An unpublished opinion of the North Carolina Court of Appeals does not constitute controlling legal authority. Citation is disfavored, but may be permitted in accordance with the provisions of Rule 30(e)(3) of the North Carolina Rules of Appellate Proced ure.

NO. COA04-1064

NORTH CAROLINA COURT OF APPEALS

Filed: 15 November 2005

STATE OF NORTH CAROLINA

    v.                            Forsyth County
                                Nos. 02 CRS 10092
RECIO LAMONT HARRIS,                    02 CRS 51618
        Defendant.

    Appeal by defendant from judgment entered 24 July 2003 by Judge L. Todd Burke in Forsyth County Superior Court. Heard in the Court of Appeals 26 September 2005.

    Attorney General Roy Cooper, by Assistant Attorney General N. Morgan Whitney, Jr., for the State.

    Samuel L. Bridges for defendant-appellant.

    GEER, Judge.

    Defendant Recio Lamont Harris was convicted of possession of cocaine and pled guilty to having achieved the status of habitual felon. Defendant's sole argument on appeal is that the trial court erred in admitting testimony regarding the criminal background of a person who was arrested at the same time as defendant. Because defendant did not specifically object to the admission of the testimony, has not demonstrated plain error, and affirmatively elicited the same information on cross-examination, we hold that defendant received a trial free of prejudicial error.

Facts

    The evidence presented at trial tended to show that on the morning of 12 February 2003, Detective K.L. Jones of the Winston-Salem Police Department went to the Hampton Inn on University Parkway as part of her drug interdiction duties. In the hotel's parking lot, Detective Jones noticed a familiar-looking Nissan 300. The detective called to verify the Nissan 300's registration and entered the hotel to review its guest registration cards. The card filled out by the guest in Room 213 caught the detective's attention, and she decided to begin surveillance on that room.
    After about five or 10 minutes of surveillance, Kenyon Grooms, who was known to Detective Jones, exited Room 213 with an unknown individual and got into the Nissan 300. Grooms entered the driver's side and drove the vehicle out of the parking lot. Detective Jones, aware that Grooms' driver's license was revoked, radioed for a uniformed officer to stop him.
    Once the car was stopped, Detective Jones approached the passenger side of the vehicle and spoke with defendant, who was the passenger. Detective Jones noticed immediately a "big odor of marijuana" emanating from the stopped vehicle. The detective had defendant exit the vehicle and instructed the uniformed officer to arrest Grooms for driving on a revoked driver's license. After Grooms was placed under arrest, Detective Jones searched his vehicle. In the ashtray between the seats, she found a warm marijuana "blunt." As Detective Jones was placing defendant and Grooms under arrest for possession of marijuana, defendant asked, "[H]ow can you do that? We smoked it earlier."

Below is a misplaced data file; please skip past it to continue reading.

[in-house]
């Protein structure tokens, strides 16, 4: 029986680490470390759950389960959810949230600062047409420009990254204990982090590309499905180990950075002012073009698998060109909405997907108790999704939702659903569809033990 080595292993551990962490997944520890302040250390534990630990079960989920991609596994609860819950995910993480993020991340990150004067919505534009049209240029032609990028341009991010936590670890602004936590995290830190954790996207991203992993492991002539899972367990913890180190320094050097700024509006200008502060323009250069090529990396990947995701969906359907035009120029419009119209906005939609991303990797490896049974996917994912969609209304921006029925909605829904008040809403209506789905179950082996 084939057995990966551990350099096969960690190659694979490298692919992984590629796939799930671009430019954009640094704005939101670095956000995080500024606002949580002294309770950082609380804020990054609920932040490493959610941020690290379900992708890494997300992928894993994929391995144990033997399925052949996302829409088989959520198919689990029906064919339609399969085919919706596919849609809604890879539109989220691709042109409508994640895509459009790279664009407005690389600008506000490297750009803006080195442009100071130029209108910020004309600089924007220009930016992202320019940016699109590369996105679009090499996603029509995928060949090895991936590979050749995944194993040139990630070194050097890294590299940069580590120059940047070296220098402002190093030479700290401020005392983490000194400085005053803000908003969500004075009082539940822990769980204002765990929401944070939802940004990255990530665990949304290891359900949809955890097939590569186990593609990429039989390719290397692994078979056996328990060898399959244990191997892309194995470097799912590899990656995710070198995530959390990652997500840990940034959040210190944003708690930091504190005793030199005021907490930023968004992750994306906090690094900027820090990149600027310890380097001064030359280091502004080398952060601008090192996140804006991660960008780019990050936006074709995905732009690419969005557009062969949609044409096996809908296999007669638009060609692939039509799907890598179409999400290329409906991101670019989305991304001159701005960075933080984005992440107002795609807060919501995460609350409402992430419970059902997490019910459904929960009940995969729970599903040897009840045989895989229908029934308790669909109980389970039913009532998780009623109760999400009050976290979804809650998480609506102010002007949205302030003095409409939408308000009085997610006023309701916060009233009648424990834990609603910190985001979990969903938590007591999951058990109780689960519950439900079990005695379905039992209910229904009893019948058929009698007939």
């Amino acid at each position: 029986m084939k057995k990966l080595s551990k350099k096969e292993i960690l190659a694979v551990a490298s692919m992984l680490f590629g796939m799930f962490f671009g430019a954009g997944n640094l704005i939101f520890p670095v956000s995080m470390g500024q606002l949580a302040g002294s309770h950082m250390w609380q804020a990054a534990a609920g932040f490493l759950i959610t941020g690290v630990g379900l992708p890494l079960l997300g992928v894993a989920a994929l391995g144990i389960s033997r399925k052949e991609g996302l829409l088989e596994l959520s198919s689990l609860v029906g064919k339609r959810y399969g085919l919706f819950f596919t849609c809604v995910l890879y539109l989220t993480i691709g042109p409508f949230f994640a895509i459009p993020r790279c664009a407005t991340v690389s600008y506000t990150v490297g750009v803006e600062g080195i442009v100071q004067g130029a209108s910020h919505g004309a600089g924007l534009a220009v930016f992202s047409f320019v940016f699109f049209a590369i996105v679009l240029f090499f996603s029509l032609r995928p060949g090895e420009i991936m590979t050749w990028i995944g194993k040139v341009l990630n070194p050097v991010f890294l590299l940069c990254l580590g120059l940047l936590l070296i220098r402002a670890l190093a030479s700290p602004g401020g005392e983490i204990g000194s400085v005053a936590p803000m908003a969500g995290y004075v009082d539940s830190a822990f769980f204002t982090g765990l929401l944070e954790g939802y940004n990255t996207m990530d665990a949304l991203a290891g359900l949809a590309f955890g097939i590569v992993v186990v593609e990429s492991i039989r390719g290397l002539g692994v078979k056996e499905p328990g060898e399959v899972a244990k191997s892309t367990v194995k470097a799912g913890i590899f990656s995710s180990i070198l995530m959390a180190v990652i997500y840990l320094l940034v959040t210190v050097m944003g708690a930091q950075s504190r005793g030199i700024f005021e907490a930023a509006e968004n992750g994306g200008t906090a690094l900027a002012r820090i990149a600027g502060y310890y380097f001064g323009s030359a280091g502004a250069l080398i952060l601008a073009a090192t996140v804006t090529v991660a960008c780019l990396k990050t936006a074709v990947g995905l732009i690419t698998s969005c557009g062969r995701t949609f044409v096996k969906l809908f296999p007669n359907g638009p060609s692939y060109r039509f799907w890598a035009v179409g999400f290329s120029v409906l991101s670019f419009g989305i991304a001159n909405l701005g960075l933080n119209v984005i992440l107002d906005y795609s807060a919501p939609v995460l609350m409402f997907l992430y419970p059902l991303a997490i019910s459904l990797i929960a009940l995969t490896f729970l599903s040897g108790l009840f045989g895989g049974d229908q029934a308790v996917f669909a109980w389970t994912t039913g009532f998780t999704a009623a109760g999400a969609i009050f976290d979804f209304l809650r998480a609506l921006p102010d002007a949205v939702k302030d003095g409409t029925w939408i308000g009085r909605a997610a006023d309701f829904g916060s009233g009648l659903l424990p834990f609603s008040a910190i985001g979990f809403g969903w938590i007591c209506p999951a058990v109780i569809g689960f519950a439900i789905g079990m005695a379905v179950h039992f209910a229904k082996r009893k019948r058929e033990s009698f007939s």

Defendant was transported to the magistrate's office, where he was strip-searched. The search yielded a banded roll of cashtotaling $437.00 in defendant's left jacket pocket and some small pieces of what was later determined to be cocaine in his left front pants pocket. As a result, defendant was also charged with possession of cocaine. When notified of the additional charge, defendant stated that he had "snorted" it the night before.
    The jury found defendant guilty of possession of cocaine, and defendant pled guilty to having attained the status of habitual felon. The trial court sentenced defendant to a presumptive sentence of 94 to 122 months imprisonment.
Discussion

    Defendant argues on appeal that the trial court erred in admitting testimony of Detective Jones regarding Kenyon Grooms' prior criminal activity. Defendant points to the following testimony on direct examination of Detective Jones:
Q.    So as a result of looking at that card and getting information off of it, what did you do?

A.    I started conducting surveillance on room 213 because I was familiar with the occupant that had registered in that room.

Q.    All right. So as you began to conduct your surveillance, were you also familiar with that subject's face?

A.    Yes, I was.

    [DEFENSE COUNSEL]: Objection.

    THE COURT: Overruled.